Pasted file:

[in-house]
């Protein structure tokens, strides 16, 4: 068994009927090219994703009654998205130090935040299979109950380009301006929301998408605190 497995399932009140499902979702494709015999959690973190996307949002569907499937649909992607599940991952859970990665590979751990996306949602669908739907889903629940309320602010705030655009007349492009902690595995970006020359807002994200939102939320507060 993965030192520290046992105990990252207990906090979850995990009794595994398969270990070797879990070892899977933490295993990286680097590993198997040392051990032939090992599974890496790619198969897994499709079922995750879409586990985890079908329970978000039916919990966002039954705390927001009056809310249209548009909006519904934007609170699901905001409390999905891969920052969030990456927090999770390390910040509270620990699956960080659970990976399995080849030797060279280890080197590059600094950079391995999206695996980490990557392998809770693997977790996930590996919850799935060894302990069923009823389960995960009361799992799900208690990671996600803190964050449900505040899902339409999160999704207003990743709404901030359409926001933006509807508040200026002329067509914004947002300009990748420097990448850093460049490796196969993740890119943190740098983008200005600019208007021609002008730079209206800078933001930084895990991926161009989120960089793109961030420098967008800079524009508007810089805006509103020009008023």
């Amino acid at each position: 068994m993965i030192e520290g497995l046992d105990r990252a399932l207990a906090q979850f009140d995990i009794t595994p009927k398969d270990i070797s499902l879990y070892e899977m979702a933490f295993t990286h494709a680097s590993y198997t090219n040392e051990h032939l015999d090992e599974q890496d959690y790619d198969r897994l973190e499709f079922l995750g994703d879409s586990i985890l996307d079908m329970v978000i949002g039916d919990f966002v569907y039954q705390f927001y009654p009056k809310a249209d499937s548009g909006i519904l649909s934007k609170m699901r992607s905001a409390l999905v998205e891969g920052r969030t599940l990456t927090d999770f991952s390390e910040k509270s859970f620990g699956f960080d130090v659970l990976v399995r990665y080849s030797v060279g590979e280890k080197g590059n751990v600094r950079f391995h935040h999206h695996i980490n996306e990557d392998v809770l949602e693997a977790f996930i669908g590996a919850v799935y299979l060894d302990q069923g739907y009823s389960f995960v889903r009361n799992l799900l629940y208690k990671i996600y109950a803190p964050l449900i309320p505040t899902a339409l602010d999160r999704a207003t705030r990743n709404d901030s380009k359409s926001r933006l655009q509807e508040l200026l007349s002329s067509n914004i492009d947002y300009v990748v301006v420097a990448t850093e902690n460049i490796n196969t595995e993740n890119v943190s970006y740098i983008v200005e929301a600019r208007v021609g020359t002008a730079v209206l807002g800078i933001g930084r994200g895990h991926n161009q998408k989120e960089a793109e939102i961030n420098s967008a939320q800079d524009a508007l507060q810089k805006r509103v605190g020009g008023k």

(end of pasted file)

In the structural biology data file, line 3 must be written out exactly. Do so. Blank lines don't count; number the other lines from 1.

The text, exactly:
């Amino acid at each position: 068994m993965i030192e520290g497995l046992d105990r990252a399932l207990a906090q979850f009140d995990i009794t595994p009927k398969d270990i070797s499902l879990y070892e899977m979702a933490f295993t990286h494709a680097s590993y198997t090219n040392e051990h032939l015999d090992e599974q890496d959690y790619d198969r897994l973190e499709f079922l995750g994703d879409s586990i985890l996307d079908m329970v978000i949002g039916d919990f966002v569907y039954q705390f927001y009654p009056k809310a249209d499937s548009g909006i519904l649909s934007k609170m699901r992607s905001a409390l999905v998205e891969g920052r969030t599940l990456t927090d999770f991952s390390e910040k509270s859970f620990g699956f960080d130090v659970l990976v399995r990665y080849s030797v060279g590979e280890k080197g590059n751990v600094r950079f391995h935040h999206h695996i980490n996306e990557d392998v809770l949602e693997a977790f996930i669908g590996a919850v799935y299979l060894d302990q069923g739907y009823s389960f995960v889903r009361n799992l799900l629940y208690k990671i996600y109950a803190p964050l449900i309320p505040t899902a339409l602010d999160r999704a207003t705030r990743n709404d901030s380009k359409s926001r933006l655009q509807e508040l200026l007349s002329s067509n914004i492009d947002y300009v990748v301006v420097a990448t850093e902690n460049i490796n196969t595995e993740n890119v943190s970006y740098i983008v200005e929301a600019r208007v021609g020359t002008a730079v209206l807002g800078i933001g930084r994200g895990h991926n161009q998408k989120e960089a793109e939102i961030n420098s967008a939320q800079d524009a508007l507060q810089k805006r509103v605190g020009g008023k």